Lack of snow puts pinch on recreation, commerce

Published 12:00 am Friday, December 13, 2002

Around Albert Lea you can clearly see grassy fields and yards. In fact, some of that grass is still a little green.

After a mild November, December has started off like late March and it seems as if spring may just be around the corner.

While these sunny days and warm temperatures may be a treat for some, that’s not the case for people who plow snow, sell removal equipment or others who make money off the white stuff.

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For instance, the warm weather has slowed down all snow-related sales for Northstar Powersports, which has an large inventory of motorcycles, ATVs and snowmobiles.

December is usually a month when the store counts on selling many snowmobiles.

&uot;Obviously, with a lack of snow, snowmobile sales are a lot slower than usual for this time,&uot; Rachel Christensen, co-owner of Northstar. &uot;It especially affects our service department, which usually gives a lot of tune-ups and repairs at this time.&uot;

Oil, belts, spark plugs and any other items that might be used to fix up the motor sleds sit have sat on the shelves so far this winter.

One positive for them has been that motorcycle sales have been much higher than usual, which Christensen attributes to the warm weather.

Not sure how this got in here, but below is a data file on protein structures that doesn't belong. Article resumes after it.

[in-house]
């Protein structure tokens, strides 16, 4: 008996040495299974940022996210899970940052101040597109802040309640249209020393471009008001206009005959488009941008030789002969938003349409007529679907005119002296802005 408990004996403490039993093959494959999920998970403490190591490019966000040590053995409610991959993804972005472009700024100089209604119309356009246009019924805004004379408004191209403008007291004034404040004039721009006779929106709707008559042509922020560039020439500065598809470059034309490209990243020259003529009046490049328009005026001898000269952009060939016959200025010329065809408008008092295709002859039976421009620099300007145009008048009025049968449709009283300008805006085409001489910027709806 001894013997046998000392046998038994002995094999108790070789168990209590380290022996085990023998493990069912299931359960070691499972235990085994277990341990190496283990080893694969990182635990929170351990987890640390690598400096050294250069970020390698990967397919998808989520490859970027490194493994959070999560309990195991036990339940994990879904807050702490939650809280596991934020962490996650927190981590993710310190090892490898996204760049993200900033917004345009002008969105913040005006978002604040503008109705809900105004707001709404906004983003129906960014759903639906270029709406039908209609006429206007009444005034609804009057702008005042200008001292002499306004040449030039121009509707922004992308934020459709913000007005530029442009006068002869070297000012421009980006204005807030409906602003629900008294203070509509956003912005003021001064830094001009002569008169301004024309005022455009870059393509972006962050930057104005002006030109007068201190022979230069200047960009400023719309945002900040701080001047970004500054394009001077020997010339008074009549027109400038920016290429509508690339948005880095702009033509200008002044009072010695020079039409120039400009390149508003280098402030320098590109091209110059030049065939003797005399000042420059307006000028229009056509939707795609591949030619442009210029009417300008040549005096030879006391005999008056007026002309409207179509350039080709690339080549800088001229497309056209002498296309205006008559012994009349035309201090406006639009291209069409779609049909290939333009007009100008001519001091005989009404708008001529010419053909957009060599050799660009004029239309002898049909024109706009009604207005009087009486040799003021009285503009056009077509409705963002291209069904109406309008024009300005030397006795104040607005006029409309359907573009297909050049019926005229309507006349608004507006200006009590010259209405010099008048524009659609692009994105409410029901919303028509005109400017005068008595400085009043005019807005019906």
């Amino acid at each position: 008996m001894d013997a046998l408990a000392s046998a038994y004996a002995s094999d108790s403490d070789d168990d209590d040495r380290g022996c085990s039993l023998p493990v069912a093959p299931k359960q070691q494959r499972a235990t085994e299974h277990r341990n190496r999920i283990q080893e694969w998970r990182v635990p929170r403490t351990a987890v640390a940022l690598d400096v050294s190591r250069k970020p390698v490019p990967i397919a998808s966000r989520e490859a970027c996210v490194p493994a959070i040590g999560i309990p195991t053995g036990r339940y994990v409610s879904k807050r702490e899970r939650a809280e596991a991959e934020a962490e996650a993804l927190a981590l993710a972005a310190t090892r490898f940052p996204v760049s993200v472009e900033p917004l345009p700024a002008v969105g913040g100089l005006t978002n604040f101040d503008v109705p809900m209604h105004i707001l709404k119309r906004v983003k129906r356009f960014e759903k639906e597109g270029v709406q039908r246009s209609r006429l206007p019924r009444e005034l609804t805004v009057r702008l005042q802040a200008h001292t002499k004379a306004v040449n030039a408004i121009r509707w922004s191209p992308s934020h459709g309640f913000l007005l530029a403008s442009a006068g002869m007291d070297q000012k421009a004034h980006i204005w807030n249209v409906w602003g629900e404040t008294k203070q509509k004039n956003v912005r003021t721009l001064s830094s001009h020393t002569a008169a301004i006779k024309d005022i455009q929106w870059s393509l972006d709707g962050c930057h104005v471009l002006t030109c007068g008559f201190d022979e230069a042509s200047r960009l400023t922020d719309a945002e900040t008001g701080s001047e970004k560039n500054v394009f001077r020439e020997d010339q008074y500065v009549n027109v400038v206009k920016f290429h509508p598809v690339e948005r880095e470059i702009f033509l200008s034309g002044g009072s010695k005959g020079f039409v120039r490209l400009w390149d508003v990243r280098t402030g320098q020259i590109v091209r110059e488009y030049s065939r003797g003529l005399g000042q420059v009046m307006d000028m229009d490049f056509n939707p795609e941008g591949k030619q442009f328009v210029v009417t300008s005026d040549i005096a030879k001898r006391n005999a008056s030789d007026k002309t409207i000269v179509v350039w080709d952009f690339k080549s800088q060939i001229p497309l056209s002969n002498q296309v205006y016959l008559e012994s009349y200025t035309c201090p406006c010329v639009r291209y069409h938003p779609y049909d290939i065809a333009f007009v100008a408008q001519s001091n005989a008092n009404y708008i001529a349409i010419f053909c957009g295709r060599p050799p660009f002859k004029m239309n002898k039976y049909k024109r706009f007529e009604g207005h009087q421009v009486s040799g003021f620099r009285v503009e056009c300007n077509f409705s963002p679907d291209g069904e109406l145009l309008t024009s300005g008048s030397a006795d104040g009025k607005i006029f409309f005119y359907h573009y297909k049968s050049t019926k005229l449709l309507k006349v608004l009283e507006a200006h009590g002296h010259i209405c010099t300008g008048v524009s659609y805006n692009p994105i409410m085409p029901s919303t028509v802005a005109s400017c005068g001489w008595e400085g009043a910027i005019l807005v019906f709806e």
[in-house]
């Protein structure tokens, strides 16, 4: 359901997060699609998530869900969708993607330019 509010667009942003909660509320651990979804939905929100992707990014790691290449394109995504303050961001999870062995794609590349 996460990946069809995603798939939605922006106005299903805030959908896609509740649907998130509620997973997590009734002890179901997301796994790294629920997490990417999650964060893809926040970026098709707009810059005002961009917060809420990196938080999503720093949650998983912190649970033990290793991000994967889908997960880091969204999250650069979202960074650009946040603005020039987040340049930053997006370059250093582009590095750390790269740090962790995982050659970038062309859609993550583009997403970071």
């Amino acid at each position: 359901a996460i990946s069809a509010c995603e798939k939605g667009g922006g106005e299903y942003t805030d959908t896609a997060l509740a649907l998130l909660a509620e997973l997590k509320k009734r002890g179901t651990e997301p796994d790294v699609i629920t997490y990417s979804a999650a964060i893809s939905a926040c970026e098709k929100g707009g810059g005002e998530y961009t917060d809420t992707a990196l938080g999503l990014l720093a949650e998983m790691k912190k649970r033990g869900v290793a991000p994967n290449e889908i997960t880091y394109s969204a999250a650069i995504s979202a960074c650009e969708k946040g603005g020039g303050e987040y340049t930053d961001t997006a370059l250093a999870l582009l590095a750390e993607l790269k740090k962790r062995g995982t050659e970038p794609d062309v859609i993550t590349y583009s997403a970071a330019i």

For some other businesses there are few upsides to the warm weather.

At Doug’s Auto Body, business moves along like it would during the summer. But Doug Hallum, the owner, said the shop gets the most business in the snowy, icy winter months.

&uot;We’re busy, but not as busy as we usually are,&uot; Hallum said. &uot;Usually by the middle of November we get one snowfall in here that makes for some fender benders.&uot;

Winter brings Doug’s business to its peak. &uot;For some reason when the first snow comes everyone forgets how to drive,&uot; Hallum said.

Adam Frederick, chief meteorologist for KIMT Channel 3 in Mason City, Iowa, says sooner or later we can expect snow and cold weather.

&uot;In the area where we live people know it is going to snow sometime,&uot; Frederick said. &uot;November of 2000 was a very dry month. Then, starting on the 11th of December we started off with that first five inches of snowfall. After that we were bombarded with it throughout that winter.&uot;

Frederick says that while there isn’t snow on the ground the temperature is around average for this time of year at about 23-1/3 degrees.

But recent warm daytime temperatures may be an effect of not having snow on the ground. Frederick said snow cover tends to drive the temperature down because it reflects 60-80 percent of the sunlight.

While climatologists have predicted a warmer winter than most, Frederick said the long-term predictions aren’t always correct.

&uot;Climatology is what is supposed to happen; weather is what happens,&uot; he said.

He believes that with a little Midwestern patience, snow will come around soon.

Christensen sure hopes so.

&uot;In an economy based on four seasons you come to expect the weather to be follow the normal trends,&uot; Christensen said. &uot;Warm winters can hurt a lot of different businesses.&uot;

&uot;I’m waiting for the snow to fall. This nice weather disgusts me,&uot; she said, laughing.